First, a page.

Customs and Traditions
At the sacred memorials, as we know, kollyva is offered, a practice which can be traced to the middle of the fourth century. Kollyva, in antiquity, referred to special cakes made of boiled wheat with sugar, dried raisins, pomegranate seeds, nuts, herbs, etc. Bread and wine with olives or cheese or rice were offered in memorials of earlier times. The offering of these gifts served the purpose of charity, and those who partook of them would pray, “Blessed be his/her memory!” This is why they were called makariae (blessings), and had their origin at the meals or the funeral meals of which the Apostolic Constitution mention.+ As a continuation of that ancient custom are the meals offered today by the relatives of the deceased to those who prayed with them at the sacred memorial services.
The boiled wheat grains of kollyva, which finally prevailed over the other gifts, conceal a profound and most didactic symbolism. They symbolize the resurrection of the bodies from the dead of the bodies. They remind us that man, too, is a seed that is at death buried in the earth as is the seed of wheat. This seed will be resurrected again by the power of God. For this reason, as Saint Symeon of Thessalonike observes, in the kollyva we add various other seeds (raisins, walnuts, almonds, sesame, etc.).++ But the basic element is always wheat because the Savior Himself likened His immaculate body and His resurrection to wheat, saying: “Verily, verily, I say to you, unless the grain of the wheat that falleth into the earth should die, it abideth alone; but if it should die, it beareth much fruit [Jn. 12:24].”+++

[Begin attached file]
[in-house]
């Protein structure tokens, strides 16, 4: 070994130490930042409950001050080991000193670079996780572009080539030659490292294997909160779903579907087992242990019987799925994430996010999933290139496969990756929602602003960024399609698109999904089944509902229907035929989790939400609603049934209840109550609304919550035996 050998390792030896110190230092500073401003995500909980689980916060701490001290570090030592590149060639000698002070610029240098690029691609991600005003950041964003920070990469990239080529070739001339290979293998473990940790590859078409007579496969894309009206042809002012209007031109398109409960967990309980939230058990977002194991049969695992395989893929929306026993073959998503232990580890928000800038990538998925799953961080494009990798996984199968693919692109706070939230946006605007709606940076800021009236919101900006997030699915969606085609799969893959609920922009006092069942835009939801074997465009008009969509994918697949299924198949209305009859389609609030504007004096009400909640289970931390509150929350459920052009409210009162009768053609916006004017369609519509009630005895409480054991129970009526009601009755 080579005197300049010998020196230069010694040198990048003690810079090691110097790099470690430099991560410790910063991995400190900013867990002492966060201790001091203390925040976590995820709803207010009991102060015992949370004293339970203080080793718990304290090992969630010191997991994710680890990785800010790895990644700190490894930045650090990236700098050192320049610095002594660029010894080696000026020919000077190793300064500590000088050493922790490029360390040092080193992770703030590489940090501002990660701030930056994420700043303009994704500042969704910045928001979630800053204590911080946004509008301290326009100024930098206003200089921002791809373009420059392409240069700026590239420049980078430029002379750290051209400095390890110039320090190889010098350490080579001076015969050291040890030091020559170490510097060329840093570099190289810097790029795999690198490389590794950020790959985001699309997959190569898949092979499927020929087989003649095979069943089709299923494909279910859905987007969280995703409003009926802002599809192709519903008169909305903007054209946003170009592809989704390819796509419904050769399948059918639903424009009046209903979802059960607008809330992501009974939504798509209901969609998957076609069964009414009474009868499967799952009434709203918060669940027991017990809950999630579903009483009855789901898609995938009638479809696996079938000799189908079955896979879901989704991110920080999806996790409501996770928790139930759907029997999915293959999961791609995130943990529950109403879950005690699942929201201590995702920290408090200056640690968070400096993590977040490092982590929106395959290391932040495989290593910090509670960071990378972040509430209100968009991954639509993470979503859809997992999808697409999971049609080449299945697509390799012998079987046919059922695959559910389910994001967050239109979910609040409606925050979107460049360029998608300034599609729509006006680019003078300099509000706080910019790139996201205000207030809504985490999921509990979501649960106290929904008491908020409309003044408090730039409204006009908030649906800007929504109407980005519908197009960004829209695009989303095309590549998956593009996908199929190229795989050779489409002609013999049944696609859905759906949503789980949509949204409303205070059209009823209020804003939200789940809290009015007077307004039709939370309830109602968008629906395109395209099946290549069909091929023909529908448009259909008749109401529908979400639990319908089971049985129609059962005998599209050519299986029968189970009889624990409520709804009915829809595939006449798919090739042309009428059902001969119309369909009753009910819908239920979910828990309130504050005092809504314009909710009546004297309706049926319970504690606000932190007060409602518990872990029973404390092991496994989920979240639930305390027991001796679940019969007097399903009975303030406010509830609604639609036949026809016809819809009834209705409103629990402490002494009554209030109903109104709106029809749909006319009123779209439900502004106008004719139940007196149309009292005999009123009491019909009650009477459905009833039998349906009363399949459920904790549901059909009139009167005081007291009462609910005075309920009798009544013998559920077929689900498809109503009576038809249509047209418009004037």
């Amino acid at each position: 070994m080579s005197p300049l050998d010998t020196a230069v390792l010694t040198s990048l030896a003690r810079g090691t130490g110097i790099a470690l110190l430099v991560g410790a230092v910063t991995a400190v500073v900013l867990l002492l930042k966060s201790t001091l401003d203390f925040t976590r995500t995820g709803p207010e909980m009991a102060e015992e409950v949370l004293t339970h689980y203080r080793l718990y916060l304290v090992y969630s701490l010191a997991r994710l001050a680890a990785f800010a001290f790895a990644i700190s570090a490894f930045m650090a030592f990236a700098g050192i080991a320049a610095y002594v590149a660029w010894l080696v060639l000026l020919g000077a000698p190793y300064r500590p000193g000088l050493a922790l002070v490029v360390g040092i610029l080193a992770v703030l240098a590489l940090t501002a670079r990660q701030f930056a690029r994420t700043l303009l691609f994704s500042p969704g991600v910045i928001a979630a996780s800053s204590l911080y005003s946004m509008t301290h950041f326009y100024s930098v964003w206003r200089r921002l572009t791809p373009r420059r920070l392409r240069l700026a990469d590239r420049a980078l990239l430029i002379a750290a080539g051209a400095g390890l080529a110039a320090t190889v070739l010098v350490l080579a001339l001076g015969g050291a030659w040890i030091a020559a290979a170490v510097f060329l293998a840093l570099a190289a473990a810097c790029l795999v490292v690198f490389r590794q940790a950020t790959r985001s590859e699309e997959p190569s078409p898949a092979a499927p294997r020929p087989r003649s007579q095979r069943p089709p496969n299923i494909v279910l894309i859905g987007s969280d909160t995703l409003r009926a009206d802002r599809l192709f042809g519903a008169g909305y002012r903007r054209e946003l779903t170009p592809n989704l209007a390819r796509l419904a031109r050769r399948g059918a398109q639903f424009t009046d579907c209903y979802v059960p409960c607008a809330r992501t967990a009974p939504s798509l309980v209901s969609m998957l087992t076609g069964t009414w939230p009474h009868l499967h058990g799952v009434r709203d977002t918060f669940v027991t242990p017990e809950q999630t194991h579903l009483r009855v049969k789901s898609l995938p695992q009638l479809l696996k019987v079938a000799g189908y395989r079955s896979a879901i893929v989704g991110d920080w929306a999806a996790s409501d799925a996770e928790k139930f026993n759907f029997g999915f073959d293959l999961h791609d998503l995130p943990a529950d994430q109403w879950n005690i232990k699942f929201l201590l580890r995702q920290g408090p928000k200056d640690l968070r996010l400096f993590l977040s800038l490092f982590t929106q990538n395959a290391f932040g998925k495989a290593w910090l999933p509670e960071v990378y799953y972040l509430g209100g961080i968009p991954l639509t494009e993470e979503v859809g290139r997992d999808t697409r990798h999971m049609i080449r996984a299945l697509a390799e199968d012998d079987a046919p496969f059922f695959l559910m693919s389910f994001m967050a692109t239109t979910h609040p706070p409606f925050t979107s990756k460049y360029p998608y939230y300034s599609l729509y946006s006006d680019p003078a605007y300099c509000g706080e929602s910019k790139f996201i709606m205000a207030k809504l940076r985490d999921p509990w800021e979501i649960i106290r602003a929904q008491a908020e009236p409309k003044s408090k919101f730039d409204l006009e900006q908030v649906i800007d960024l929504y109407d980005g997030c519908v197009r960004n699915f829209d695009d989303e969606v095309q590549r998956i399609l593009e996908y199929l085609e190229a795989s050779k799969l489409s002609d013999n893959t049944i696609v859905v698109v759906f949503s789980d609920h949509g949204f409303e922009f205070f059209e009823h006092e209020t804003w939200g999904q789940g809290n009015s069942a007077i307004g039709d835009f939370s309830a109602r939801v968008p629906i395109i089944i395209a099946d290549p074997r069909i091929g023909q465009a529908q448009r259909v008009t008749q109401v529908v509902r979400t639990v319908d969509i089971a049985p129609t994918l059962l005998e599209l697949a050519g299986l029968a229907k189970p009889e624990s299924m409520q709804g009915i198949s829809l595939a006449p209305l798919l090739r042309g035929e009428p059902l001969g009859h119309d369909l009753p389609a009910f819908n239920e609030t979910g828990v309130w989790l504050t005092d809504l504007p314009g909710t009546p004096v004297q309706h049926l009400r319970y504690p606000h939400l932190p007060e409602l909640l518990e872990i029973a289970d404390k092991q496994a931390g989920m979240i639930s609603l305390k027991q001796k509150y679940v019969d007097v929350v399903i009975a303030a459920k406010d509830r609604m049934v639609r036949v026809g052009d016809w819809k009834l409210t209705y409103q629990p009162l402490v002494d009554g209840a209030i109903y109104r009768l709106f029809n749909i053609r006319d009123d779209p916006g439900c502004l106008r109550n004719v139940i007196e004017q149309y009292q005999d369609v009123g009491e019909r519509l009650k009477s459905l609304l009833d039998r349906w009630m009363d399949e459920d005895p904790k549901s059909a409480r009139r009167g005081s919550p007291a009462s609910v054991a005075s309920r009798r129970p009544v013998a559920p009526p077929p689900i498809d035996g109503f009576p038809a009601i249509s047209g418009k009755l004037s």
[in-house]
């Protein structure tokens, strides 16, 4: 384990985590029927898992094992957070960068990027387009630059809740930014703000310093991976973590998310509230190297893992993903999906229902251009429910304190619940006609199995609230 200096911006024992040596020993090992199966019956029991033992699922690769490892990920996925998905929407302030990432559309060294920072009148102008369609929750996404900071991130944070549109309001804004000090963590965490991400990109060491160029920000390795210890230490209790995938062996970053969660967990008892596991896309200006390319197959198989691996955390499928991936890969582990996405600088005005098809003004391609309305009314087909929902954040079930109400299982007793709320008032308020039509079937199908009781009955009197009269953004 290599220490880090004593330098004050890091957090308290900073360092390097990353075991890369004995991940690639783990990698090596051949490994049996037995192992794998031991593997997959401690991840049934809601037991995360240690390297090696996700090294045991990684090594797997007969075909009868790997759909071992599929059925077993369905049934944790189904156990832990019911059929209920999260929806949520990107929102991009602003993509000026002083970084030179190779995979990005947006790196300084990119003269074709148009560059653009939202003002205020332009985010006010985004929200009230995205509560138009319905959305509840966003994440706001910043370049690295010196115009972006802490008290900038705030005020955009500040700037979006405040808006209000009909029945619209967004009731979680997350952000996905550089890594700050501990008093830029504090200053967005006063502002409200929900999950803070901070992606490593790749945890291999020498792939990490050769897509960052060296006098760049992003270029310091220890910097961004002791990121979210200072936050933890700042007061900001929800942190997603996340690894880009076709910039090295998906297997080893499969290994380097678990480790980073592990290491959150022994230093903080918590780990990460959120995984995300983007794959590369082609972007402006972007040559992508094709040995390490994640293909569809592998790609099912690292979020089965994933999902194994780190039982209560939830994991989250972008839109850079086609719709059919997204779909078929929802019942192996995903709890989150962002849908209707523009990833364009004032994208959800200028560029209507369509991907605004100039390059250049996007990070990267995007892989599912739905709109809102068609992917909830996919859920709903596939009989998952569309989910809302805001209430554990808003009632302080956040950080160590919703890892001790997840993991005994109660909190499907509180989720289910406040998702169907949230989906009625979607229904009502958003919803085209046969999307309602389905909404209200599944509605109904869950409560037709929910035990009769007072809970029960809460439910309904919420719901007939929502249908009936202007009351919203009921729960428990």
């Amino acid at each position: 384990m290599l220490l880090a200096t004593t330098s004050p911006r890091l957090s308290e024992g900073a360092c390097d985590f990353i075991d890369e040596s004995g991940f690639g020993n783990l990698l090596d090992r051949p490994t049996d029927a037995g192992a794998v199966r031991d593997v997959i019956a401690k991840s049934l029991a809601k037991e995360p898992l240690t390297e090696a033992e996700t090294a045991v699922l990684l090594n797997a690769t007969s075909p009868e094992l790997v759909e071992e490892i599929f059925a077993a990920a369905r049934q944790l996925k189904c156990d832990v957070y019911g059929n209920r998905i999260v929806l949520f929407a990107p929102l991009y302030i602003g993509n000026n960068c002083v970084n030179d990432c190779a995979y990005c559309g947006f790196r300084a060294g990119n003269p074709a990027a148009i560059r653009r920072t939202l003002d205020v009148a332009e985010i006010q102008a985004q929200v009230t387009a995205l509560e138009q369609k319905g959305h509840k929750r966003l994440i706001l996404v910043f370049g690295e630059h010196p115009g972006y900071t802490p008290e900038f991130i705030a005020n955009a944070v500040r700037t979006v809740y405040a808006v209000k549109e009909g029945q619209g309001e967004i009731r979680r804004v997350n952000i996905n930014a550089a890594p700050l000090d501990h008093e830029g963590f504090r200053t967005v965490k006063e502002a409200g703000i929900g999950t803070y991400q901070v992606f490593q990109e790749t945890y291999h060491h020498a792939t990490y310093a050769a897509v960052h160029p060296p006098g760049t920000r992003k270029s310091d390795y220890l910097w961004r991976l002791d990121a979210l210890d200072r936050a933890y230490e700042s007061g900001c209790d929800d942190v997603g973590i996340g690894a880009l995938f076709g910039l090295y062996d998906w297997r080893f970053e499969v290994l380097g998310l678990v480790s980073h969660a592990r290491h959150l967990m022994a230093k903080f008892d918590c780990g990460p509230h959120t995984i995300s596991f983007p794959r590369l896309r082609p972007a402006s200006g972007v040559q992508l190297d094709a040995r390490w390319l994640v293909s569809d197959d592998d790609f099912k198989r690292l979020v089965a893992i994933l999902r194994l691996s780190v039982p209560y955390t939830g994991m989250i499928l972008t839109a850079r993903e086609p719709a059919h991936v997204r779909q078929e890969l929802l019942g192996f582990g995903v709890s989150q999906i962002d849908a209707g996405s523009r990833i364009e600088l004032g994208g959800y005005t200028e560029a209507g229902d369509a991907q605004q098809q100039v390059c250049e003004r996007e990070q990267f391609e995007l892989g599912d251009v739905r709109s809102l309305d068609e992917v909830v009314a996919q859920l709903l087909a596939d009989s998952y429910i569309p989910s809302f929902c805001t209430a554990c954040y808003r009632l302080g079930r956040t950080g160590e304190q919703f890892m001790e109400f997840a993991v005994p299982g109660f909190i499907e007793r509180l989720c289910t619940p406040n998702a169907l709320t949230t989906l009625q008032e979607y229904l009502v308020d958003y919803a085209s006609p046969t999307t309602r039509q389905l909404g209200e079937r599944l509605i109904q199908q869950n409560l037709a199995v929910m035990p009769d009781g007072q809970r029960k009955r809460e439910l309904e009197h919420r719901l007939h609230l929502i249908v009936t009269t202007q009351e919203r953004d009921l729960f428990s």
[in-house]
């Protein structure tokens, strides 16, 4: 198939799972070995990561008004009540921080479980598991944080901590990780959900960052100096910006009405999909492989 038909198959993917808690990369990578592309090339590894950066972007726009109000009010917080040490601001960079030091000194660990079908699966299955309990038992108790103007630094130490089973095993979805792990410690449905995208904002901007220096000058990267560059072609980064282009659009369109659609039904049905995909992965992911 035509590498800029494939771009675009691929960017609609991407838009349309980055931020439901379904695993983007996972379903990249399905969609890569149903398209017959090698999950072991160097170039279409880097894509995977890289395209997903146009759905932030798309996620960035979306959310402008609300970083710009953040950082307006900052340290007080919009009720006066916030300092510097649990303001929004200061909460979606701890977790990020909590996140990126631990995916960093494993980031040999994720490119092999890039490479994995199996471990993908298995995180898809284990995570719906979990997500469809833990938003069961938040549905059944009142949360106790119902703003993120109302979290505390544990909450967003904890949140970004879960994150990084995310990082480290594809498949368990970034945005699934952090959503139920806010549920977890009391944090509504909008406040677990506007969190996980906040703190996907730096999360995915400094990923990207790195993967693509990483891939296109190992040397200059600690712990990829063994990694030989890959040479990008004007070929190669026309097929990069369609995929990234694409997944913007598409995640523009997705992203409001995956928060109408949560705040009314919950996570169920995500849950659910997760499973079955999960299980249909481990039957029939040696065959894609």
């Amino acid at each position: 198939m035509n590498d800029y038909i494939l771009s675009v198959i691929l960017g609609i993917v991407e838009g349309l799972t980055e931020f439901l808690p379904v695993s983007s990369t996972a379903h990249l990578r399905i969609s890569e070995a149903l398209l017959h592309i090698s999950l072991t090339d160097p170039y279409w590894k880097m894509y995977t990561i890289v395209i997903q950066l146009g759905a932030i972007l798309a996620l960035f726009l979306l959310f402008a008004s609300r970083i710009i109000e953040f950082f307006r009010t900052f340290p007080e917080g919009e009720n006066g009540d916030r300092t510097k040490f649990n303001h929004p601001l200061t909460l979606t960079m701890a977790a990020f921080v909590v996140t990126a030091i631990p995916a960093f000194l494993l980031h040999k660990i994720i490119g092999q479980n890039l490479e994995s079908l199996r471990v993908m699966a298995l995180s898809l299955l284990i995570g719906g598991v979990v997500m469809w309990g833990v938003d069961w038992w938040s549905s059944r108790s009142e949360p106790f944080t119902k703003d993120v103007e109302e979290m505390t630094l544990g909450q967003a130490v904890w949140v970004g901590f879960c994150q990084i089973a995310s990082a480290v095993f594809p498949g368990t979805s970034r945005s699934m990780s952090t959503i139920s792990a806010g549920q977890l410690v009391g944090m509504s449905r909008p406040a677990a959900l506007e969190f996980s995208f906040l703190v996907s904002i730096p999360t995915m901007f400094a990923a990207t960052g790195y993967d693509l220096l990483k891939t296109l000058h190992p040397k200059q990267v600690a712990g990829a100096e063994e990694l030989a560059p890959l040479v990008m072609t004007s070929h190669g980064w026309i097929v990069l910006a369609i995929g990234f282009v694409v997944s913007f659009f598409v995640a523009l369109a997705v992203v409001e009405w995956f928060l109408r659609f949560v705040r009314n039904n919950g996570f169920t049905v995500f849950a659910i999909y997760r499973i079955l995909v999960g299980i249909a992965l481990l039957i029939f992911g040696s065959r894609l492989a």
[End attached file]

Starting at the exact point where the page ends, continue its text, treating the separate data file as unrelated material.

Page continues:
In the Scriptures, we also read: “But someone will say, ‘How are the dead raised? And with what body do they come?’ Thou fool, that which thou sowest is not made alive, unless it should die. And that which thou sowest, thou sowest not the body which shall come into being, but a bare grain – it may be of wheat or some of the rest; but God giveth to it a body even as He willed, and to each of the seeds its own body [1 Cor. 15:35-38].” Thus, the kollyva symbolizes the promise of resurrection from the dead, while its sweetness signifies the delights of Paradise.
+Cf. Apostolic Constitutions, Book 8, 44.
++Saint Symeon of Thessalonike, Regarding Our Death, 371; P.G. 155:688D-689B.
+++Nikolaos P. Vassiliadis, The Mystery of Death, trans. by Peter A. Chamberas (Athens, GR: The Orthodox Brotherhood of Theologians, “The Savior,” January, 1997), p. 425.
Source: The Great Synaxaristes of the Orthodox Church, Triodion. Holy Apostles Convent, Buena Vista, Colorado.